“And again, I think that that plays into the key of ease of use, which is there. I think that your second point about the overall ecosystem, you know one of the real powerful things about Cloudflare, is that so much of the web already sits behind our platform. And so one of the things that we're thinking a lot about is, ‘How can we use the fact that there are already nearly 30 million websites and APIs and applications that sit behind our platform, how can we use that as a way to allow developers to more effectively reach our customers and sell more to them?’
“And so you could imagine in the future, that we could have a developer platform that allows developers using Workers who very easily sell to other Cloudflare customers, the code and the function that they have that they have built. And because we have such a diverse set of customers already, that's a pretty rich environment.”
“The thing that struck me the other day, as a bit of a surprise, was that when Apple launched the Apple App Store, there were only a third as many iPhones, that had been sold as there are today, Cloudflare Internet applications that are sitting behind Cloudflare Apple launched the App Store with about 10 million iPhones in the market. Whereas today we have over 30 million Internet applications that stand behind our network. So we think that that actually provides a very unique access to a broad set of customers, and that that is an additional incentive…[for] developing applications across our platform. That it gives you access to a very broad set of customers and ways to design and tool functions for that.
“So as we're thinking about this going forward. I think we are very much focused on how we make that ecosystem for developers that build on Workers richer and richer over time.
How much Cloudflare competes against CDN owners such as Akamai, Fastly and Limelight, or against the CDN services provided by the cloud giants.
“We've never really thought of ourselves as a CDN, and most of the CDN business that that a Fastly (FSLY) - Get Report or a Limelight (LLNW) - Get Report or an EdgeCast bids on, which is, which is merely bit delivery, we don't think of as very interesting. So we don't see those providers almost ever in deal.
”I think that Akamai (AKAM) - Get Report has morphed slowly into being more of a security-focused company, and when there are security deals they will show up time-to-time. But I think that we’ve been very successful at winning business in that space. I think that the big public cloud providers, largely we partner with, and we have strong relationships with Microsoft and Google and the others. I think Amazon has been a more difficult company to partner with, but even there, their sales team [is] often going to market including our solutions alongside them. And so I think there are definitely times where we find ourselves in competitive situations with them, but there are a lot of times also that we go hand-in-hand to solve customers’ problems.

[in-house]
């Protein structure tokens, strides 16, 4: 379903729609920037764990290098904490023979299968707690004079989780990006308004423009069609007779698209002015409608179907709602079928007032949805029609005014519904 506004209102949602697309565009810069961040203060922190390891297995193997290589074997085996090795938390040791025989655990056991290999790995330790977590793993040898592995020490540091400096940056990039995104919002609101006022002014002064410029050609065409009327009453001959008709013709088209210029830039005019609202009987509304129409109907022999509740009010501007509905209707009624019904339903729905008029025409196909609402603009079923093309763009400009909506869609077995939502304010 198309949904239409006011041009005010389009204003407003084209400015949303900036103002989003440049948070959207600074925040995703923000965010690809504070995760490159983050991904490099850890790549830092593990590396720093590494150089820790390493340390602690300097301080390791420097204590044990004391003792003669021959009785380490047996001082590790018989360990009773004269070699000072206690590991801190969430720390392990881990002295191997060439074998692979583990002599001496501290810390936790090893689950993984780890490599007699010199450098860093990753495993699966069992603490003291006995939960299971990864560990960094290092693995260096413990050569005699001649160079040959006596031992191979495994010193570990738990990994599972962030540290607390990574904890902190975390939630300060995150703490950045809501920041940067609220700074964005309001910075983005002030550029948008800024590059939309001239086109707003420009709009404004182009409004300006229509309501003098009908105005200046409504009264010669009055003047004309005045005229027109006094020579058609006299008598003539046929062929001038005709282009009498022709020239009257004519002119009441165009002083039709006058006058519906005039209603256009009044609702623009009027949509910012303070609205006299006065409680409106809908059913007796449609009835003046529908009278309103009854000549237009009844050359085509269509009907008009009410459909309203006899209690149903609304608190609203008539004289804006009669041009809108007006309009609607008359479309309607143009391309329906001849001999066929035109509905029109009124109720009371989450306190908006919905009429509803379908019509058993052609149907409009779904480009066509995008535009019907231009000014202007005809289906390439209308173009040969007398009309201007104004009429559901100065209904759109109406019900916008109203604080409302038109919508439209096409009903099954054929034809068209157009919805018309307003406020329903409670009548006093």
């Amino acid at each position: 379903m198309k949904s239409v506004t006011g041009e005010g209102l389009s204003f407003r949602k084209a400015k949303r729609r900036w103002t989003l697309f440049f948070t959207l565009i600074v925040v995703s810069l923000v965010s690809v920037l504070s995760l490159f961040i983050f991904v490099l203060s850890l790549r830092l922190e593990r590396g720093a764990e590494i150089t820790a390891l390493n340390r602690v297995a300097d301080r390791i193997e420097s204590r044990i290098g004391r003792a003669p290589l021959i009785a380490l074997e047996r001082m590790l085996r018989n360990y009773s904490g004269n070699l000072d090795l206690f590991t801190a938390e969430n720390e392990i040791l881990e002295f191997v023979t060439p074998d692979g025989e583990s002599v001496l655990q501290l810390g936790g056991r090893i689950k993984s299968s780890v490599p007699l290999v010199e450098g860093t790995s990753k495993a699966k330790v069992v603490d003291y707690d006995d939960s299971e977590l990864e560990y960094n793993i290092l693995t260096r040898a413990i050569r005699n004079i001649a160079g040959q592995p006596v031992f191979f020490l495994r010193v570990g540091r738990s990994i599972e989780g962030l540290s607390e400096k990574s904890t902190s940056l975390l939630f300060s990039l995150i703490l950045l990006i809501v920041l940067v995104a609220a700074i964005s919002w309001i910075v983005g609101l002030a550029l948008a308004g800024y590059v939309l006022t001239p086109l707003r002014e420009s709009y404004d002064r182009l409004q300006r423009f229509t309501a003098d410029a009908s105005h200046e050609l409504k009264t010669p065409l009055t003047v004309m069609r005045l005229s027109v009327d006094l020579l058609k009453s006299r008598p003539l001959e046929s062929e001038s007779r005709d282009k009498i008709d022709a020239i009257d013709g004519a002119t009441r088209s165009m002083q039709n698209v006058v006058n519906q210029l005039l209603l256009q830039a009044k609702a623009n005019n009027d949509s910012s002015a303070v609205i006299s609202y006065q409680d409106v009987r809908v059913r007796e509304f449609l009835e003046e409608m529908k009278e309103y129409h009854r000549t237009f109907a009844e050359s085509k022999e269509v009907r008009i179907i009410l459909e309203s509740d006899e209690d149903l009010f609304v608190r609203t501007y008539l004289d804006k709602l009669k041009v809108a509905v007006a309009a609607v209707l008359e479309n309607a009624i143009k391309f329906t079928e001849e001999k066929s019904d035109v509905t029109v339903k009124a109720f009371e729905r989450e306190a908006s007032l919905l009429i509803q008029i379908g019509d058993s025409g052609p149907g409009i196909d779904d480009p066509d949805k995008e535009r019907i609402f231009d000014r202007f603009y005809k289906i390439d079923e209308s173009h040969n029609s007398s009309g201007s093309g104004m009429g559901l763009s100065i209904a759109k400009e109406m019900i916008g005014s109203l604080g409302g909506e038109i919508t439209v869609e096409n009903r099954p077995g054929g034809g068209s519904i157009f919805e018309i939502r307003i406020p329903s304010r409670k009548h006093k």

“Again, I think the primary companies that we, and most of the big cloud providers, and also the other security companies, are primarily encountering as competition are still on-prem hardware [vendors]. There's a lot of Cisco hardware out there that is going to get replaced over the next 10 years...We think that we're very well positioned to do that. And that COVID has only accelerated that trend.”
Cloudflare’s use of machine learning to enable and improve its services.
“I think we hesitate to say machine learning or artificial intelligence. They're overused terms, but those have been at the core of Cloudflare since our very earliest days. We use all of the traffic data through our network in order to separate good guys from bad guys, as well as to help optimize routes across the internet. So for example, our route management product is 100% a machine learning-based product that is learning from every single request that goes through our network. And...the enormous volume of traffic through our network is part of what has made that such an effective product.
“Our Argo smart routing technology is constantly running what is effectively the world's most complicated traveling salesperson problem to figure out [the most effective] path across the Internet. And we...adjust in real-time and are able to optimize again using smart algorithms that are taking in real-time data on things like latency, jitter, packet loss, costs, and other factors and optimizing for that.